How Is a Heat Pump Different from an Air Conditioner?

Heat pumps and air conditioners are, in most important ways, the same type of appliance. They operate on the principle of heat exchange, the shifting of heat from one location to another, and both use the same types of refrigerant to move heat between sets of cabinets. Most of their internal components are identical, and when a heat pump is in cooling mode, there is little outward difference between it and an air conditioner.

Of course, there is an important difference between the two: a heat pump can work as both a heating and cooling system. In this post, we’ll look at a few of the internal differences between the two systems that allow a heat pump to perform two functions.

For more information regarding heat pumps, or to schedule service for the heat pump that keeps your home comfortable around the year, call on Certified Air Systems, Inc. We provide installation, repair, and maintenance for heat pumps in Orlando, FL.

The Heat Pump Difference

The key difference in a heat pump is a component called the reversing valve. This valve is attached to the refrigerant line near where it exits from the compressor, and it is what allows the heat pump to change between heating and cooling mode. When a slider in the valve moves, it reverses the direction that refrigerant travels when it exits the compressor. If the valve moves the refrigerant to the outdoor coils first, the unit is in cooling mode. If it moves the refrigerant to the indoor coils first, the unit is in heating mode.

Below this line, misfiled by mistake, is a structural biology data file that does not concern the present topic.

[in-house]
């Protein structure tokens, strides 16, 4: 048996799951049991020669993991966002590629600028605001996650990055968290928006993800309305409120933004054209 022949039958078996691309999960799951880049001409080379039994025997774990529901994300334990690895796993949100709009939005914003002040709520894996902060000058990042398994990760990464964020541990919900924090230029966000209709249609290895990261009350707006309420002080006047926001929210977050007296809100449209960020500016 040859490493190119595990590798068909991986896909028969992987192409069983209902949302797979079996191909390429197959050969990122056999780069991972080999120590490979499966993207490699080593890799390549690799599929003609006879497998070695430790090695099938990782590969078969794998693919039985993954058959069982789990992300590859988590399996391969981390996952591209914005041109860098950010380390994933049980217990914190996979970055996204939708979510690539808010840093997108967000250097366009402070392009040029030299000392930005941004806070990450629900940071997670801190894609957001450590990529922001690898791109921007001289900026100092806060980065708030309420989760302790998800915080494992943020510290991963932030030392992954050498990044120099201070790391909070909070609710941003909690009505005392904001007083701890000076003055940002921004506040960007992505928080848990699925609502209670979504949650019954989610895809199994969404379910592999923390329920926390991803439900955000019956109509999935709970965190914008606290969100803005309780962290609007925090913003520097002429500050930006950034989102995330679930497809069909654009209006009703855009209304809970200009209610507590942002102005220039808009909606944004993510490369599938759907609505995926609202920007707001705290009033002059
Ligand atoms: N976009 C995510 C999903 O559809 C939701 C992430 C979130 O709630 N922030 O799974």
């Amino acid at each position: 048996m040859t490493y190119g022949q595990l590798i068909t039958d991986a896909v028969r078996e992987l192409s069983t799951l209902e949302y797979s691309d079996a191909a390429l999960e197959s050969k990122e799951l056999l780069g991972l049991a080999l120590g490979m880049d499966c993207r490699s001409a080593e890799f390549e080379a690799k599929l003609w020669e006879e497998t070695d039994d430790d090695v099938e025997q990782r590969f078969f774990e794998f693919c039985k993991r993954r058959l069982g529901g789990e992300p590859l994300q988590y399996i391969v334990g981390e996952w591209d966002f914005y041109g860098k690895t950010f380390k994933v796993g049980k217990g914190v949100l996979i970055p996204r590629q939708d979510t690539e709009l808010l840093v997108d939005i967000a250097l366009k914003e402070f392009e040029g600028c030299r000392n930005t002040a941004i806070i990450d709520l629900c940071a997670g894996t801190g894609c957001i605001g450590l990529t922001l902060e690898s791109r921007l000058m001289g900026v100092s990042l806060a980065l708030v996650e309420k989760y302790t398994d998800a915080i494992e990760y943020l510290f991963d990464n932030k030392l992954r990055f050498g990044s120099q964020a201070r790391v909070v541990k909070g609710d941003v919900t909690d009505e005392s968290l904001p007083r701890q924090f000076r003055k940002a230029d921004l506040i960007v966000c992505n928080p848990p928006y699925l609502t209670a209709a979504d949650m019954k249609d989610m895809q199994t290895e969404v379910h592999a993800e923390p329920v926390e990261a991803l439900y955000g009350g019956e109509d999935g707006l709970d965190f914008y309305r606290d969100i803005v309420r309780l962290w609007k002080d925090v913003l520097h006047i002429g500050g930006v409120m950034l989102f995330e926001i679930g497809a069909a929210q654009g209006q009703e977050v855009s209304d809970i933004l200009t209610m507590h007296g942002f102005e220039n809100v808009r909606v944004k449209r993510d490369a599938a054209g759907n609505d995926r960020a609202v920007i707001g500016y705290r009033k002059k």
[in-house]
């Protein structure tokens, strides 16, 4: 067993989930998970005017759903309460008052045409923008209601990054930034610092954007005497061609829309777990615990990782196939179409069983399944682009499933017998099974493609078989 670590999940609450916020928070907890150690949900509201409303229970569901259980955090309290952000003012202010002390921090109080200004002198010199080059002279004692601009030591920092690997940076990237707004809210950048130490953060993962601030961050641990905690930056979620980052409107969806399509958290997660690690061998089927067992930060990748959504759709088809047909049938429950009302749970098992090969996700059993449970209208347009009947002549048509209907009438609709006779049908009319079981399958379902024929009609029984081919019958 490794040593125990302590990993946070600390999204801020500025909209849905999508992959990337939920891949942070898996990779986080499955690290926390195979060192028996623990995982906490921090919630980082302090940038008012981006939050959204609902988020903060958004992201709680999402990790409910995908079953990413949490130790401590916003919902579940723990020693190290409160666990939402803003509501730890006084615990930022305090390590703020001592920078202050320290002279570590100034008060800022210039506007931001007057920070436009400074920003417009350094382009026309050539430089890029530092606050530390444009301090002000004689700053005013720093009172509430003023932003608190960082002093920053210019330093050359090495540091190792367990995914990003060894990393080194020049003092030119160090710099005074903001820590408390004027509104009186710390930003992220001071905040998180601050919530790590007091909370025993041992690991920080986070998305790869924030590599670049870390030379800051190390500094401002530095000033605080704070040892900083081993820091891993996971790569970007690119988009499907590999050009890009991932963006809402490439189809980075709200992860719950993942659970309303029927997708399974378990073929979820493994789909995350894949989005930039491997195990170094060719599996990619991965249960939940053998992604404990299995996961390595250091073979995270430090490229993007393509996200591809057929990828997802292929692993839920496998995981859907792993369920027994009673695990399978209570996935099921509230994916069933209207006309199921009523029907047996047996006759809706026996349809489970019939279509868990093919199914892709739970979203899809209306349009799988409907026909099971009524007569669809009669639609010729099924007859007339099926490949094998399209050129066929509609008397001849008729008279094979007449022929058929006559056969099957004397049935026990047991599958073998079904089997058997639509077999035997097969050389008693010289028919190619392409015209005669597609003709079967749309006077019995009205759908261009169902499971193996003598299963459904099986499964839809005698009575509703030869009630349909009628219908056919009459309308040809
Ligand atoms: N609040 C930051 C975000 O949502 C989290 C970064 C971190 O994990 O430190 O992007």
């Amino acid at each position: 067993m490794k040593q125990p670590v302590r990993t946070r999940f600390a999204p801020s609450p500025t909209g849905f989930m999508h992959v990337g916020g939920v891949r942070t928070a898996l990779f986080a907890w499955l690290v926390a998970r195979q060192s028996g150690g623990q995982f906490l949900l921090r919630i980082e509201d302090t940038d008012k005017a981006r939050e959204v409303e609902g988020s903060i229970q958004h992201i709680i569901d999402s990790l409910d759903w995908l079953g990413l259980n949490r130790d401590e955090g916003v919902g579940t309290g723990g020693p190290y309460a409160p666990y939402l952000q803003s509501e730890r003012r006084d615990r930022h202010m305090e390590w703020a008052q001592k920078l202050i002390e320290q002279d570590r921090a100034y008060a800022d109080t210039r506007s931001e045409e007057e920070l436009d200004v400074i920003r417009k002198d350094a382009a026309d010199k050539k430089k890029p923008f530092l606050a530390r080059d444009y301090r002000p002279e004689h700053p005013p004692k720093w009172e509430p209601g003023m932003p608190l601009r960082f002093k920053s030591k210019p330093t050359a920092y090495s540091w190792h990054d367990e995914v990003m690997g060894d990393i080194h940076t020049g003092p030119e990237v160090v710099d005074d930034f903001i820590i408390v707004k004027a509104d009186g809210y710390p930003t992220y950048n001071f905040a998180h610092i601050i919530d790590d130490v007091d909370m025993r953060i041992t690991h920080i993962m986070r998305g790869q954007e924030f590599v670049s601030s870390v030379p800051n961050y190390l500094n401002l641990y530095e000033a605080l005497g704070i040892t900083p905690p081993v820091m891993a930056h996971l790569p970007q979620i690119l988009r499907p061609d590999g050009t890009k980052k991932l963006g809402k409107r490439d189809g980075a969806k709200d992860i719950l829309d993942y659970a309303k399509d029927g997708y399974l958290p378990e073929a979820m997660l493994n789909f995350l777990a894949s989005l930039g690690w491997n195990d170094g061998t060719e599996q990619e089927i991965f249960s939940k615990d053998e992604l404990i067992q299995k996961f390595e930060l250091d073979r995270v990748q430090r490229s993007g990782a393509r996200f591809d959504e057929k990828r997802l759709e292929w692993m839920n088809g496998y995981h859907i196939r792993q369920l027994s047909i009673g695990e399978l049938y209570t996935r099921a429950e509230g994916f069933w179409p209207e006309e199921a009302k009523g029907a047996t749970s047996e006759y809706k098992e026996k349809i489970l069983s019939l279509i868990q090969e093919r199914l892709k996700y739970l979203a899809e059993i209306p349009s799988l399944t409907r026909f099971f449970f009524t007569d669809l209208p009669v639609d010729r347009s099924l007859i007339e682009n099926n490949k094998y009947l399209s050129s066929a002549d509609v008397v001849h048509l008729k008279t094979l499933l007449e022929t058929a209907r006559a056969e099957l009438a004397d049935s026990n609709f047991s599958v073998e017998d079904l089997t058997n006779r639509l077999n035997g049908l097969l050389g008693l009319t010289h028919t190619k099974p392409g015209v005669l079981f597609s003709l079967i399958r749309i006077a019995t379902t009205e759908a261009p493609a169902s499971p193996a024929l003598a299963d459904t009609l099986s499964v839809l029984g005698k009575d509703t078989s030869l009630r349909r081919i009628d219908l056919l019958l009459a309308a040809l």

Another difference is that a heat pump uses less refrigerant when in heating mode. A component called the suction line accumulator, positioned between the compressor and the reversing valve, siphons away the extra refrigerant until it is needed again, and helps prevent this refrigerant from flowing back into the compressor. A crankcase heater on the compressor takes care of evaporating any liquid refrigerant that might enter the compressor from the wrong direction.

Finally, heat pumps need to have two sets of condensate pans and drains, one for the outdoor unit and one for the indoor unit. An air conditioner only requires one set, since evaporation and dripping water moisture only occurs in the indoor unit.

Do you have more questions about heat pumps? Don’t hesitate to give our professionals a call at Certified Air Systems, Inc. We’ve served Central Florida since 1993 with high quality heating, cooling, and indoor air quality, including comprehensive services for heat pumps in Orlando, FL.

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